Mine!

My sweet, darling baby boy has recently learned the words “NO!” and “UUGH!” and “MINE!”

To his credit, he applies them appropriately. Just at inappropriate times.

Each of my children have gone through this phase: the this-is-mine-and-I-want-whatever-you-have-in-your-hand phase. If I’m chewing gum, he can smell it. He’s like a bloodhound. He points to my mouth and shouts, “MINE!” repeatedly until I shove the ABC gum between his 12 small teeth. Have a drink in my hand? Not anymore.

You’d think I’d have learned my lesson with his older siblings. I just don’t know how to avoid this unpleasant chapter of toddlerhood. Case in point: “Oh, would you like a bite of this cookie I’m enjoying? Let me break off a piece for you. Here you go.”

Tsk, tsk, tsk. Rookie mistake. My toddlers want the whole thing. The paltry scrap is an insult. “NOOO!” they howl and bat it away. If it’s close to nap time, they do the back arch with an upper cut. The ol’ one, two.

It’s during moments like these I think to myself, “What have I created? What has happened to my little cherub? How do I teach gratitude to a 25 pound thrashing spaghetti noodle?”

There are no easy answers. Tough love, ignoring it, ugly confrontations. I’ve used all of the above. But the most effective and long-term approach I’ve found is praising like crazy the moments of generosity and sweetness. When my one-year-old shares a pretzel with me, I go haywire with excitement. If he offers me a hug after bonking my head with his red rubber ball, he gets hugged back ten-fold.

The best part about this approach is the dividends. Even after all of the tussles and tiffs, at the end of the day, when it’s time for lullabies in the rocking chair, my tuckered out bambino snuggles in close and sighs into my chest, “Nigh-nigh. I wuv-u.”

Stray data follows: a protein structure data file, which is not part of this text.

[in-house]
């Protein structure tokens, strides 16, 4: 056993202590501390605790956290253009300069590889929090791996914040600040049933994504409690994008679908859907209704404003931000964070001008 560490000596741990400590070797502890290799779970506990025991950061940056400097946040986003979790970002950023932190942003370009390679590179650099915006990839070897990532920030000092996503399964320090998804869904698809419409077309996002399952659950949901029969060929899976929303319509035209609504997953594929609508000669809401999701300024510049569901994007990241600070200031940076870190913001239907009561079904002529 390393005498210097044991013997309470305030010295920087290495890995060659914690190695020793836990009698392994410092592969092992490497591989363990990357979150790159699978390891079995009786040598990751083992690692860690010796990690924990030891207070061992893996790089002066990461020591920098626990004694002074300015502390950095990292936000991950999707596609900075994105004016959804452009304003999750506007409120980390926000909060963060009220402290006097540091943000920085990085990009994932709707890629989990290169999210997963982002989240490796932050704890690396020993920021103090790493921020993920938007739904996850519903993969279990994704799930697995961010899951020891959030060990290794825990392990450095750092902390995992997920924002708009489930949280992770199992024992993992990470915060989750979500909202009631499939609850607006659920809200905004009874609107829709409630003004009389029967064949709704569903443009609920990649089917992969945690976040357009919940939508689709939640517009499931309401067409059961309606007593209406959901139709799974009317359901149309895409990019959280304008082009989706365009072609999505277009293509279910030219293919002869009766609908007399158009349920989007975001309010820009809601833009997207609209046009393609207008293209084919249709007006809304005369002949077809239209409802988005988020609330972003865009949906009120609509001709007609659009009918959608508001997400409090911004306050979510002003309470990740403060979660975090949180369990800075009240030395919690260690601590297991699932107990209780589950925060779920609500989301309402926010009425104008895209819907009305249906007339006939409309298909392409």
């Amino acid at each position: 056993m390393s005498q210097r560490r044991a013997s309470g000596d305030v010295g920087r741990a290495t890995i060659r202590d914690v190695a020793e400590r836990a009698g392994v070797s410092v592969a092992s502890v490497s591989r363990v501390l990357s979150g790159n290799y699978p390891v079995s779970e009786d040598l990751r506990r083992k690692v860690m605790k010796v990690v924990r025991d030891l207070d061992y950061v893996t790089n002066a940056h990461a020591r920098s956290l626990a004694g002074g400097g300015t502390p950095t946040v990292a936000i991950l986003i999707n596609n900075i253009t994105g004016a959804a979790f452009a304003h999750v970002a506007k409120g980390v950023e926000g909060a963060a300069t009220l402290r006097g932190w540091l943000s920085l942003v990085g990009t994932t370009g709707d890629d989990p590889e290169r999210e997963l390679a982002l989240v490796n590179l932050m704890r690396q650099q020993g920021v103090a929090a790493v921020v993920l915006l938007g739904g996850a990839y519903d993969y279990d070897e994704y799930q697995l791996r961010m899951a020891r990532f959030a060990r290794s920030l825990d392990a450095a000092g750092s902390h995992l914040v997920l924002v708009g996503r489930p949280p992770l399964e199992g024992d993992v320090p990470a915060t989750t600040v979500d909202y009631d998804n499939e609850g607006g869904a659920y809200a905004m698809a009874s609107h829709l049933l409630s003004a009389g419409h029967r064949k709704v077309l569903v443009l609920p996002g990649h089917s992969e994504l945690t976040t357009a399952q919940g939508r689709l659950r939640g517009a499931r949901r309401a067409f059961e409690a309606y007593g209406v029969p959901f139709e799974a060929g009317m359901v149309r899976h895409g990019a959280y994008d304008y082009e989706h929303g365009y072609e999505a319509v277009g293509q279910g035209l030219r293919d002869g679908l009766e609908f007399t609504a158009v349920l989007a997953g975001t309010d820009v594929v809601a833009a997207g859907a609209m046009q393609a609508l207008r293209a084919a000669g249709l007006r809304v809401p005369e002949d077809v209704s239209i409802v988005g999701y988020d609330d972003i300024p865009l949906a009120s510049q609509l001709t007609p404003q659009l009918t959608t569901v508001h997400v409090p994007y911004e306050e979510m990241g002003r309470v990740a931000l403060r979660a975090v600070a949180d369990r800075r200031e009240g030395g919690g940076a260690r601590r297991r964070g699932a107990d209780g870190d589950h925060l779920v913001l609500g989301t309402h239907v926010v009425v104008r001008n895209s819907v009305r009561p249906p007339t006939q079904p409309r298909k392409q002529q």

That’s when I pull him in even closer and whisper, “Mine.”

QUESTION: How do you look for sweetness during frustrating times?

CHALLENGE: Take a moment to give thanks that your children are yours.

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Comments

  1. danielletaylor.porter says

    This is great…this is my girls and their current ‘phase’ of choice. I love the reminders that while it is frustrating, kids can still be the greatest joy. I guess it helps to see it all in perspective, and it is even greater when I see my 5 year turn something over to her younger sister and tell her “you can have it now!” and realize that they do learn. Eventually. :)

  2. says

    Whew-I think that was one of the hardest things when the girls were little. I found it very difficult to see the blue sky when their faces and behaviors were at hurricane force! However, you are right. Catching them doing good does reap big benefits over time. As Danielle commented, when you do see your children behaving as they need to with their siblings, you know you are on the right track.

    We read Jane Nelson’s Positive Discipline years ago, and found her ideas and suggestions really helpful. She still writes and maintains a blog: http://blog.positivediscipline.com/. Our girls remember when we made changes to how we dealt with behaviors, and my daughter and I wrote about it recently. Her take was actually amusing, especially since she is in her late twenties now.
    http://www.toodarnhappy.com/2011/10/19/standing-against-the-hurricane-making-choices-that-work/

    Thanks for covering a topic that is a real tough area for parents.

  3. says

    Whew-I think that was one of the hardest things when the girls were little. I found it very difficult to see the blue sky when their faces and behaviors were at hurricane force! However, you are right. Catching them doing good does reap big benefits over time. As Danielle commented, when you do see your children behaving as they need to with their siblings, you know you are on the right track.

    We read Jane Nelson’s Positive Discipline years ago, and found her ideas and suggestions really helpful. She still writes and maintains a blog which you can find if you google her. Our girls remember when we made changes to how we dealt with their behaviors, and my daughter and I wrote about it recently on my blog: Standing against the Hurricane: Making choices that work. Her take was actually amusing, especially since she is in her late twenties now, and she remembers one incident with great clarity.

    Thanks for covering a topic that is a real tough area for parents.

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